Saturday, September 27, 2014

Incoming Books: Week of September 27

This week, the books came in from two directions -- first, most of the stuff I ordered from the big Top Shelf sale arrived, in a flood of cheap indie comics, and then I had to drop off my younger son at a Magic: The Gathering tournament yesterday evening, and that just happened to be in a comics shop, so....

And here's what's new -- several of them are re-purchases after the flood, but a sale like Top Shelf's is excellent for that:

Three more B.P.R.D. volumes, following up on three that I've read and reviewed. (Though I just realized that, since I'm working ahead, that review hasn't gone live yet.) These three are all in the current overall B.P.R.D.: Hell on Earth super-series, and are:
Gilbert Hernandez's new standalone graphic novel, Bumperhead. This is another story of growing up -- the main character here is a sullen punky teen, showing Beto is further encroaching on what we all assumed was his brother Jaime's turf -- following the somewhat similar Marble Season from last year. I don't think this one is semi-autobiographical the way Marble Season was, but Beto is a sneaky and intricate creator, so the possibility of deeper complexity is always there.

Two books by Nicolas Mahler -- Lone Racer and Van Helsing's Night Out -- both of which have a uniquely odd drawing style and an amusingly dour and quirky sense of humor. I bought both of 'em, I read both of 'em, I liked both of 'em, and now I bought 'em again to complete the whole circle-of-life thing. (Links are two Top Shelf roundups with reviews of the respective books.)

August Moon is a 2012 graphic novel by Diana Thung, and that's most of what I know about it: it was in the Top Shelf sale, so I took a chance on it. It looks to be somewhere in between magical realism and Miyazaki, which is an interesting territory to be sure.

Matt Kindt's Super Spy: The Lost Dossiers, the sequel/expansion/sidebar to his great graphic novel Super Spy. Don't read this one on its own, but it's well worth reading in tandem with the main book. (Links are to my reviews.)

Alone Forever: The Singles Collection, a collection of comic strips by Liz Prince, creator of Delayed Replays. This looks to be more of the same sort of thing -- scratchy autobio stories by a young creator, this time focused on love and relationships. (And, from the title -- and from the genre, since autobio comics are nearly always about failure in one form or another -- you can assume that things don't work out well.)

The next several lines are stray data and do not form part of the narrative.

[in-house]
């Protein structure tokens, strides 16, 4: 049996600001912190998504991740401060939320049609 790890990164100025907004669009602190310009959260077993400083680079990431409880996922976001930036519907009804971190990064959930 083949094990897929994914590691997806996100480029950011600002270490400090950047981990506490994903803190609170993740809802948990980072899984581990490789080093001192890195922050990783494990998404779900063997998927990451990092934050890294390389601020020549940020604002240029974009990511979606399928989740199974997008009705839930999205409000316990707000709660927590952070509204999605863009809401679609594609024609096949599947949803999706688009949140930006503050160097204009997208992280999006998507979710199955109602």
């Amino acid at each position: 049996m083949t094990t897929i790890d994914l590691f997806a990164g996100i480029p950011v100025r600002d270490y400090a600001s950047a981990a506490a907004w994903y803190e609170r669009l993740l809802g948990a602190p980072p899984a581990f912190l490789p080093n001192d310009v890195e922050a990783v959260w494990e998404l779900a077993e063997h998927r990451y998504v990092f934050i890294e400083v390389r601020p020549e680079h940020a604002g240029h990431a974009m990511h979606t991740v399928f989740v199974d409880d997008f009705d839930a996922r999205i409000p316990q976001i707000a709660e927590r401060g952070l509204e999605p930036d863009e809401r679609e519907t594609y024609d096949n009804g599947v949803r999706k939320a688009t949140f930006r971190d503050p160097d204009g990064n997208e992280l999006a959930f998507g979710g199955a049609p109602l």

Mawil's Beach Safari, a quirky little book about a little rabbit guy and the teen surfer girls he befriends on a random beach somewhere. Amusingly, the only uncensored cover I could find online -- all the others have quietly added a top to the redhead on the cover, to avoid the menace of public sideboob -- was from my own review six years ago. The actual book has the cover shown here -- sideboob, apparently, is only a problem on the Internet, not live.

Shuck Unmasked, another graphic novel I know next to nothing about. It's by Rick Smith (co-writing and art) and Tania Menesse (the other half of the co-writing), and is about a retired demon trying to live quietly in suburbia, and the little girl next door who befriends him. It's also written in Herriman-esque dialect at least part of the time: it's looks beguilingly weird.

The Collected Essex County a big graphic novel from Jeff Lemire, which incorporates three interrelated stories and a bunch of additional material. (Two of the three -- Ghost Stories and The Country Nurse -- are books I reviewed for ComicMix, but I've never gotten back to the first third of this story before.)

Nate Powell's mesmerizing, magnificent graphic novel Swallow Me Whole -- it won the Eisner for best graphic novel in 2009, and could have deserved it for a longer stretch than just one year -- is another book I had to get a new copy after my flood, and now I do. You can also see my old ComicMix review.

Nemo: The Roses of Berlin, continuing the sidebar "League of Extraordinary Gentlemen" story by Alan Moore and Kevil O'Neill. This one is set during WWII in this particular alternate world, with Captain Nemo's daughter -- now the captain herself -- as our lead character.

And last are two books by James Kochalka, in very different modes: Superf*ckers is bratty and rude and piss-taking, a parody of teen superheroes taken in a very Kochalka direction. American Elf, Book Two is the 2004-2005 strips from his daily diary strip, which he did for more than a decade. Both of them are re-purchases; both of the links above lead to my reviews here of those books.

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